Inflation is consistent with the medium-term target, with both headline CPI and underlying measures at around 2¼ per cent on the latest reading. Looking ahead, with the labour market softening somewhat and unemployment edging higher, conditions are working to contain pressure on labour costs, as was confirmed in the most recent data. Moreover, businesses are focusing on lifting efficiency under conditions of moderate demand growth. These trends should help to keep inflation low, even as the effects on prices of the earlier exchange rate appreciation wane. The Bank’s assessment remains that inflation will be consistent with the target over the next one to two years.

During 2012, there was a significant easing in monetary policy. Though the full impact of this will still take more time to become apparent, there are signs that the easier conditions are having some of the expected effects. On the other hand, the exchange rate remains higher than might have been expected, given the observed decline in export prices, and the demand for credit is low, as some households and firms continue to seek lower debt levels.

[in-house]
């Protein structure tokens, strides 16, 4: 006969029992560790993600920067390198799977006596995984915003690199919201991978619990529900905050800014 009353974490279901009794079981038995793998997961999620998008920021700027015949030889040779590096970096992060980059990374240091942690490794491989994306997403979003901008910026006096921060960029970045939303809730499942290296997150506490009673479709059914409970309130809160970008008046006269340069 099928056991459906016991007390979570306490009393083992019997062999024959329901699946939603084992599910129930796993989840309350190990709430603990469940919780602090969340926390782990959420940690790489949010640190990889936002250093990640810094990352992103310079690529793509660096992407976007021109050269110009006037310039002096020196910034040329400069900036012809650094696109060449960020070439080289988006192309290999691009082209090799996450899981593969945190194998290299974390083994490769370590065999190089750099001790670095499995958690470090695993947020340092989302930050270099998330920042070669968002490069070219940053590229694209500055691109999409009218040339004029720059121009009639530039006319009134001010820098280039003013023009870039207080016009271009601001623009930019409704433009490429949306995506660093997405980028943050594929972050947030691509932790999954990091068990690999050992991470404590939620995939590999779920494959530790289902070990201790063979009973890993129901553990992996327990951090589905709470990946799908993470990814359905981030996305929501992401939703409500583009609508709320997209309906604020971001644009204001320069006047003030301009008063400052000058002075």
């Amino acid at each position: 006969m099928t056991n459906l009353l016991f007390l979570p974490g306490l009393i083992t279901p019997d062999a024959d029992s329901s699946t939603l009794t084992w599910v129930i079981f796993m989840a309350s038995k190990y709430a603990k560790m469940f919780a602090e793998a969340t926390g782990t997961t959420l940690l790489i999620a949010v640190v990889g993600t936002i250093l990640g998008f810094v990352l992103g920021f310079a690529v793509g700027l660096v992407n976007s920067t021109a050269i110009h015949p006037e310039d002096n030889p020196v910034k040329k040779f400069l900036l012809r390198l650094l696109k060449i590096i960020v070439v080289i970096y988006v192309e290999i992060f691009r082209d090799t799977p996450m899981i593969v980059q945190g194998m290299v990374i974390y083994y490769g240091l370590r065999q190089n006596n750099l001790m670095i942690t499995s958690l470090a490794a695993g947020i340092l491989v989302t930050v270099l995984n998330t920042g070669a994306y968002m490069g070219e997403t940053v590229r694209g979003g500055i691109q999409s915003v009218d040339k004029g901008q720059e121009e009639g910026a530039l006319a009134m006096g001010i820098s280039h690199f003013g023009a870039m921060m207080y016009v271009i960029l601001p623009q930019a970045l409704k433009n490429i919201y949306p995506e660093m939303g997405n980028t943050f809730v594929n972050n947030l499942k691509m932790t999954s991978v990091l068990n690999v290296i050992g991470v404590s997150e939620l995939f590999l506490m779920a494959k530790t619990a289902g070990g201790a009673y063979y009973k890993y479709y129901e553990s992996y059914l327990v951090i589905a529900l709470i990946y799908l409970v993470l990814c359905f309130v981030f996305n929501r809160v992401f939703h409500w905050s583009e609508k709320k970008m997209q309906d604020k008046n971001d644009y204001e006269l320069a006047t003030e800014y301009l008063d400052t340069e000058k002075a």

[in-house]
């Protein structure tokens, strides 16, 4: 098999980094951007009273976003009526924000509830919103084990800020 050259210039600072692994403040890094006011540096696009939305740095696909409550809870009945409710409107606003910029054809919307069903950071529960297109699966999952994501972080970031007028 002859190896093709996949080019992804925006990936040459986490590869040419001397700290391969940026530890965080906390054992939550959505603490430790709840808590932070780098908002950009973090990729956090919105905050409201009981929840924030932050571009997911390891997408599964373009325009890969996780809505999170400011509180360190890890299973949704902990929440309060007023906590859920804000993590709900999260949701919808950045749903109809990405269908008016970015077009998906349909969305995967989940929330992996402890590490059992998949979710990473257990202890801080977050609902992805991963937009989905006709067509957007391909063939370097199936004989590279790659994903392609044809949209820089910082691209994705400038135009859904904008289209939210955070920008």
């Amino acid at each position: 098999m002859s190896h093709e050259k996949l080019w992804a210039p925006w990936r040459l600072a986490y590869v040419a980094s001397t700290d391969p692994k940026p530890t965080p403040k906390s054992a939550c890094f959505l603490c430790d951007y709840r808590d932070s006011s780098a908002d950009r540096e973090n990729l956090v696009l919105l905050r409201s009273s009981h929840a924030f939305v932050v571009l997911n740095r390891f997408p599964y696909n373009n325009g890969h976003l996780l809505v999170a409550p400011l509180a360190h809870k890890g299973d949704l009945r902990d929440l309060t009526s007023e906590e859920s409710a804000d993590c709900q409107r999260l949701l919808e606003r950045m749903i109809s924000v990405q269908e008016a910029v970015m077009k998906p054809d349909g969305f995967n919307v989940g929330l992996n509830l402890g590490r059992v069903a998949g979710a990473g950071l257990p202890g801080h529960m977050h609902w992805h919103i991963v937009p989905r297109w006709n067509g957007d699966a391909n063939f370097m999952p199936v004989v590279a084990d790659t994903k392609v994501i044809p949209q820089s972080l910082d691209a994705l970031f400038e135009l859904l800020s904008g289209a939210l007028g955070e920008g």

The Board’s view is that with inflation likely to be consistent with the target, and with growth likely to be a little below trend over the coming year, an accommodative stance of monetary policy is appropriate. The inflation outlook, as assessed at present, would afford scope to ease policy further, should that be necessary to support demand. At today’s meeting, taking into account the flow of recent information and noting that there had been a substantial easing of policy as a result of previous decisions, the Board judged that it was prudent to leave the cash rate unchanged. The Board will continue to assess the outlook and adjust policy as needed to foster sustainable growth in demand and inflation outcomes consistent with the target over time.

David Llewellyn-Smith
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Comments

  1. No surprises there, though I suspect that there will be further to come. Depends what happens in China, and how long Europe can keep kicking that can down the road. Gotta start hurting the toes of the kickers soon, surely.

  2. “Present indications are that moderate growth in private consumption spending is occurring,”